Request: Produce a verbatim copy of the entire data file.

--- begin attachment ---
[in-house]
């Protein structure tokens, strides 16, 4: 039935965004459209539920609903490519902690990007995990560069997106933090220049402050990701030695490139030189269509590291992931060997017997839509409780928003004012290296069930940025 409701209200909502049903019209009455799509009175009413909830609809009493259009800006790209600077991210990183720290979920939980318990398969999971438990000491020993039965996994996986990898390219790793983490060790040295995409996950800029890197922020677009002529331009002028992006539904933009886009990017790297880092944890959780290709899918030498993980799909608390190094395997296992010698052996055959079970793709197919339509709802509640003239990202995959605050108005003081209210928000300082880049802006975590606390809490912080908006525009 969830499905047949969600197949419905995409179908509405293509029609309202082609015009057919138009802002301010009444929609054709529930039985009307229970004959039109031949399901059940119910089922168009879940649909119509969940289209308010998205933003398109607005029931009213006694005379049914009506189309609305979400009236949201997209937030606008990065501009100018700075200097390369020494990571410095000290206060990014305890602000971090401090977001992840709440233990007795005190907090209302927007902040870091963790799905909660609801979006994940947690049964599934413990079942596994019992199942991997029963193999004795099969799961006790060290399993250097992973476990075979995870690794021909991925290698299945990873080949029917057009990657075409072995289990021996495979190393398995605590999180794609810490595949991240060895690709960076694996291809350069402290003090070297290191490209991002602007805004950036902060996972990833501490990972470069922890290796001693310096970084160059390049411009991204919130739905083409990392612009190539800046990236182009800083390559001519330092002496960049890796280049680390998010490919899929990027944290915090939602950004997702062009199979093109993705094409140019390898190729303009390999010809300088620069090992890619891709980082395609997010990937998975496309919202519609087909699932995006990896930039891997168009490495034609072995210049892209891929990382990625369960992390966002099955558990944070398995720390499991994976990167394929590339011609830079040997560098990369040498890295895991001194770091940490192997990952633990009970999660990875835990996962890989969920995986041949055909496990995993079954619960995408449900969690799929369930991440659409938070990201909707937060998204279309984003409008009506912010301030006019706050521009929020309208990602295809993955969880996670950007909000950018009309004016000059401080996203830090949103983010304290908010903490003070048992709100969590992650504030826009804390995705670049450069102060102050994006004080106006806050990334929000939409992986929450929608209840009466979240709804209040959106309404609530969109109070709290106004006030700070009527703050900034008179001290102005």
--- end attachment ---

[in-house]
């Protein structure tokens, strides 16, 4: 039935965004459209539920609903490519902690990007995990560069997106933090220049402050990701030695490139030189269509590291992931060997017997839509409780928003004012290296069930940025 409701209200909502049903019209009455799509009175009413909830609809009493259009800006790209600077991210990183720290979920939980318990398969999971438990000491020993039965996994996986990898390219790793983490060790040295995409996950800029890197922020677009002529331009002028992006539904933009886009990017790297880092944890959780290709899918030498993980799909608390190094395997296992010698052996055959079970793709197919339509709802509640003239990202995959605050108005003081209210928000300082880049802006975590606390809490912080908006525009 969830499905047949969600197949419905995409179908509405293509029609309202082609015009057919138009802002301010009444929609054709529930039985009307229970004959039109031949399901059940119910089922168009879940649909119509969940289209308010998205933003398109607005029931009213006694005379049914009506189309609305979400009236949201997209937030606008990065501009100018700075200097390369020494990571410095000290206060990014305890602000971090401090977001992840709440233990007795005190907090209302927007902040870091963790799905909660609801979006994940947690049964599934413990079942596994019992199942991997029963193999004795099969799961006790060290399993250097992973476990075979995870690794021909991925290698299945990873080949029917057009990657075409072995289990021996495979190393398995605590999180794609810490595949991240060895690709960076694996291809350069402290003090070297290191490209991002602007805004950036902060996972990833501490990972470069922890290796001693310096970084160059390049411009991204919130739905083409990392612009190539800046990236182009800083390559001519330092002496960049890796280049680390998010490919899929990027944290915090939602950004997702062009199979093109993705094409140019390898190729303009390999010809300088620069090992890619891709980082395609997010990937998975496309919202519609087909699932995006990896930039891997168009490495034609072995210049892209891929990382990625369960992390966002099955558990944070398995720390499991994976990167394929590339011609830079040997560098990369040498890295895991001194770091940490192997990952633990009970999660990875835990996962890989969920995986041949055909496990995993079954619960995408449900969690799929369930991440659409938070990201909707937060998204279309984003409008009506912010301030006019706050521009929020309208990602295809993955969880996670950007909000950018009309004016000059401080996203830090949103983010304290908010903490003070048992709100969590992650504030826009804390995705670049450069102060102050994006004080106006806050990334929000939409992986929450929608209840009466979240709804209040959106309404609530969109109070709290106004006030700070009527703050900034008179001290102005």